Why troops don’t think a ‘tactical acquisition’ is stealing
U.S. Marine Corps photo by Cpl. Paul S. Martinez

COAST GUARD:

Flight Mechanics serve a dual role in the aircraft. First, they help the pilots monitor performance and flight instruments. Their knowledge of the aircraft and technical expertise make them invaluable resources for identifying and troubleshooting aircraft malfunctions. Second, they are responsible for operating the helicopter’s hoist. This entails both physically manipulating the hoist as well as providing conning commands to the pilot at the controls.

Why troops don’t think a ‘tactical acquisition’ is stealing
U.S. Coast Guard photo

The pilots at Air Station Savannah come from a myriad of backgrounds. For some, this is their first operational aviation tour. Others have completed multiple tours around the country in places like Kodiak, AK and Puerto Rico. We also have a large number of Direct Commission Aviators who transferred over to the Coast Guard from other services such as the Army and Marines.

Why troops don’t think a ‘tactical acquisition’ is stealing
U.S. Coast Guard photo

Military Life

‘The Battle of River Oaks Boulevard’ pitted a Marine against a homeowners association

Homeowners associations like to tell American property owners what they can and can’t do with their own properties, homes, and vehicles. While to a certain extent, this makes sense, some HOAs can take it a little too far. 

For about a month, the “Battle of River Oaks Boulevard” raged in a Houston residential neighborhood as lawyer Tony Buzbee fought for the right to park his World War II-era Sherman M4A4 tank at his home. 

M4 Sherman tank, (By Joost J. Bakker CC BY 2.0)

Buzbee’s home on River Oaks Boulevard is supposedly in one of Houston’s more upscale, classier neighborhoods. But the local homeowner’s association display flagrant disregard for history and a lack of class as they tried everything they could to get the Sherman tank off the street and out of their lives. 

There was nothing wrong with the tank or where it was parked. The Sherman was a fully operational and completely restored original named “Cheyanne” that had sat in the Normandy Tank Museum near Omaha Beach until Buzbee purchased it in 2016.

The lawyer purchased it to preserve a bit of history while teaching others about the history of World War II. 

“It was this particular type of piece of equipment that helped us win that war,” Buzbee, the grandson of a Normandy vet, told a reporter. “And had we not won that war, this would be a completely different country, now we celebrate our freedoms and our right to speak, and our right to have a tank on our front yards.”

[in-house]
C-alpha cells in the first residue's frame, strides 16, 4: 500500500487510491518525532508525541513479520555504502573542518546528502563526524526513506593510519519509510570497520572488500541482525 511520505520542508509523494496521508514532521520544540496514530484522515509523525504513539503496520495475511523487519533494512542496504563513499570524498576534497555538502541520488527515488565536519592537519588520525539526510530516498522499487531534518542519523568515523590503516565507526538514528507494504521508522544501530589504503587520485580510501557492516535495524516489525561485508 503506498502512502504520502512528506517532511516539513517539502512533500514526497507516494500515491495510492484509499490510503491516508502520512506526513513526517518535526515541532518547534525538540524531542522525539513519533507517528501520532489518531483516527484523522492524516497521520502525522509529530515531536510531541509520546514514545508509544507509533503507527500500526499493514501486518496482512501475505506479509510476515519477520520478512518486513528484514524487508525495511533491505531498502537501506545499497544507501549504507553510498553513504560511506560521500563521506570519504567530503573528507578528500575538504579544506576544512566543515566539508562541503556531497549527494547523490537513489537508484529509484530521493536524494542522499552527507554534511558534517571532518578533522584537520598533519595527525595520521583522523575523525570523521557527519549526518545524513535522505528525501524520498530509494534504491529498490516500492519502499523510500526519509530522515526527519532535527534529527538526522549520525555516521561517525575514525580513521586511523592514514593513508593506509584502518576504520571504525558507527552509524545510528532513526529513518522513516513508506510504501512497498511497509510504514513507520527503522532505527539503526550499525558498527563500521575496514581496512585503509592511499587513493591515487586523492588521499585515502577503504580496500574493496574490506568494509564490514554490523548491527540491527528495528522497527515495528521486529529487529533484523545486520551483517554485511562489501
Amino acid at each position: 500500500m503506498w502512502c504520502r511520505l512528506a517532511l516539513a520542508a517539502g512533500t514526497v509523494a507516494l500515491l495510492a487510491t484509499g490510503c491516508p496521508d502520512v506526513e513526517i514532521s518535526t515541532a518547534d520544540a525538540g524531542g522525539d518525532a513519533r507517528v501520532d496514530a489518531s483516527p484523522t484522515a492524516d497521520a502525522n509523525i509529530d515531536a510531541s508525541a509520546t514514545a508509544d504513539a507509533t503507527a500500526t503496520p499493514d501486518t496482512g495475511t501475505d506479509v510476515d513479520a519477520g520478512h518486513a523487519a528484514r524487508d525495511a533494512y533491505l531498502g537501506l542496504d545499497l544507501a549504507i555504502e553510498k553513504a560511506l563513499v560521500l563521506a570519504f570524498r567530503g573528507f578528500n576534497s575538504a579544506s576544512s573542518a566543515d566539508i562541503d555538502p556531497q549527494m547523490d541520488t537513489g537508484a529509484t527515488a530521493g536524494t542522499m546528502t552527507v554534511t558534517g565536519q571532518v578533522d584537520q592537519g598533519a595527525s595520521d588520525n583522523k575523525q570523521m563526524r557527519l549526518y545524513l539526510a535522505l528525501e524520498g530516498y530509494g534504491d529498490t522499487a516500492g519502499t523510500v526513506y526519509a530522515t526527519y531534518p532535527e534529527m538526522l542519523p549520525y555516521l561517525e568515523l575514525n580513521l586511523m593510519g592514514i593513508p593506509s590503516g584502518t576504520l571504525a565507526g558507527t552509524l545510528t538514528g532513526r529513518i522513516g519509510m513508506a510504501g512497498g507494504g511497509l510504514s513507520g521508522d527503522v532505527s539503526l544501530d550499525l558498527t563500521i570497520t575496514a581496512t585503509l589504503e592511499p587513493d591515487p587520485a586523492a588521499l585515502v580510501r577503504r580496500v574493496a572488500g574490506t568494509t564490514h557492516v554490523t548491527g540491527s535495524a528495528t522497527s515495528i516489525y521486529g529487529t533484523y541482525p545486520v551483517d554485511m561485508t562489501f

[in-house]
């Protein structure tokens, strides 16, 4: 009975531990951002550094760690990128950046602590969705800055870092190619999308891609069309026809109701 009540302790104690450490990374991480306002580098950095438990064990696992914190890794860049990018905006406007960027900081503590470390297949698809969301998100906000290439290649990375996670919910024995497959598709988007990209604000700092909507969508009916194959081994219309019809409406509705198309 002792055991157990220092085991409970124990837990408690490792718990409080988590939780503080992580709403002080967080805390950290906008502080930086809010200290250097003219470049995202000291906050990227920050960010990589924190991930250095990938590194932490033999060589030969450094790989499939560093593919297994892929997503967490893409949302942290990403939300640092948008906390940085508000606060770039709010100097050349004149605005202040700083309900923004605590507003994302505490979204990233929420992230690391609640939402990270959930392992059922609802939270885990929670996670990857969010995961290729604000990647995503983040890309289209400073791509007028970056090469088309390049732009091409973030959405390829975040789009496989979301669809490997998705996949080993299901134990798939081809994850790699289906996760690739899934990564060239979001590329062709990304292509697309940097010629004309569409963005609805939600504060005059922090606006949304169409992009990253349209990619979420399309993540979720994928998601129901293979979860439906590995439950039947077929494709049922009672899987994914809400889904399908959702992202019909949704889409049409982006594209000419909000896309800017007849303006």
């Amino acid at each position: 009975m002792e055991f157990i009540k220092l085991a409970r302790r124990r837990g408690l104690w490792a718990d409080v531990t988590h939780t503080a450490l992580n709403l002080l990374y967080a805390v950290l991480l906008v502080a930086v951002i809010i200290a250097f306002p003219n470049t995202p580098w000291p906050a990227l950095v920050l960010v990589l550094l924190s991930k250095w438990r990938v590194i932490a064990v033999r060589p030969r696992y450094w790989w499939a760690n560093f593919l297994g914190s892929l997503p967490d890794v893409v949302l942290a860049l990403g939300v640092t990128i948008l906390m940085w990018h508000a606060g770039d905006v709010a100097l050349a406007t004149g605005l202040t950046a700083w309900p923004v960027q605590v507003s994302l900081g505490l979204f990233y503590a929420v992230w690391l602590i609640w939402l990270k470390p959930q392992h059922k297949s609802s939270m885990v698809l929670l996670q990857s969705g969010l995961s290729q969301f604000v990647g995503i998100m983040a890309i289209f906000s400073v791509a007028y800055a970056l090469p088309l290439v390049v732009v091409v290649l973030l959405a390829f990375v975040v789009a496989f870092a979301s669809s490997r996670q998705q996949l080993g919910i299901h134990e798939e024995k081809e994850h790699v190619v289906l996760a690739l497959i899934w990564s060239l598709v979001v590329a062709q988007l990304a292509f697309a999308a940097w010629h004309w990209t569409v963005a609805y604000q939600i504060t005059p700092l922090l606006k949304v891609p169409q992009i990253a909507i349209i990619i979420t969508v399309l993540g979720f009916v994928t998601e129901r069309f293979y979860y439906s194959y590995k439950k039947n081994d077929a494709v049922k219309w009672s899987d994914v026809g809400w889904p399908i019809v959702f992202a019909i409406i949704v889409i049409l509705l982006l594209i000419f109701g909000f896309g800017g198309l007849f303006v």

Tony Buzbee tank owner
Attorney and politician Tony Buzbee speaking about his decision to donate the tank to a museum.

Meanwhile, the local homeowner’s association claimed it “impeded traffic,” caused “safety issues,” and that neighbors had “serious concerns.” All of these claims are not true. In one instance, a neighbor even professed his wish that the Sherman tank was a permanent addition to the neighborhood.

This is Texas, after all. The main cannon isn’t even operable.

Buzbee even cleared the tank’s arrival with the local police and security forces in the area. He followed local law enforcement regulations and orders to the letter. That’s when the local HOA decided to step in and cause a fuss. 

The first salvo was fired by the HOA, who sent Buzbee a certified letter stating he had to remove the tank. Because the letter upset him so much, he decided to do nothing just to see what the HOA would do about it.  Then he started getting parking tickets and citations for the tank, even though he had cleared its position with the Houston Police Department. 

He still left it there. But when the citations kept coming, he decided to move it, despite his adamant belief that he was in the right and his neighbors loved the piece of history in their neighborhood. 

So even after surviving landing at Normandy, fighting through the hedgerows of France, winning World War II, almost being lost to history after the closure of the tank museum, and Buzbee importing the tank across the ocean from France, all was for naught. All it took was a bunch of tightwads in a Houston suburb to forcibly remove one of the greatest weapons in the arsenal of democracy. 
In an almost ironic twist of history, the tank that helped secure the freedoms we enjoy at home was taken down by a small group of people imposing their will on the majority. If anything, it sounds like River Oaks Boulevard needs more Sherman tanks, not less.

MIGHTY HISTORY

This is why sailors have 13 buttons on their trousers

An old sailor’s tale is that the buttons represent the 13 original colonies.

In the early 1800s, the iconic trouser’s front flap (crotch area) or “broadfall” had 15 buttons before it was modified 90-years later to have just seven, allowing the manufacturer to reduce the amount of material.


At least, that’s what Navy recruits tell each other during basic training — but that wasn’t the real intention.

In the early 1800s, the iconic trouser’s front flap (crotch area) or “broadfall” had 15 buttons before it was modified 90-years later to have just seven, allowing the manufacturer to reduce the amount of material.

Why troops don’t think a ‘tactical acquisition’ is stealing

Reportedly years later, the broadfall was enlarged for various reasons including that many sailors didn’t have enough room down there, so the Navy listened and added the extra material and six buttons.

Pro tip: Many sailors have their trousers tailored to remove all the buttons and replace them with Velcro strips to grant easier access to the goods. They then resew the buttons to the outside flap, with uniform inspectors being none-the-wiser.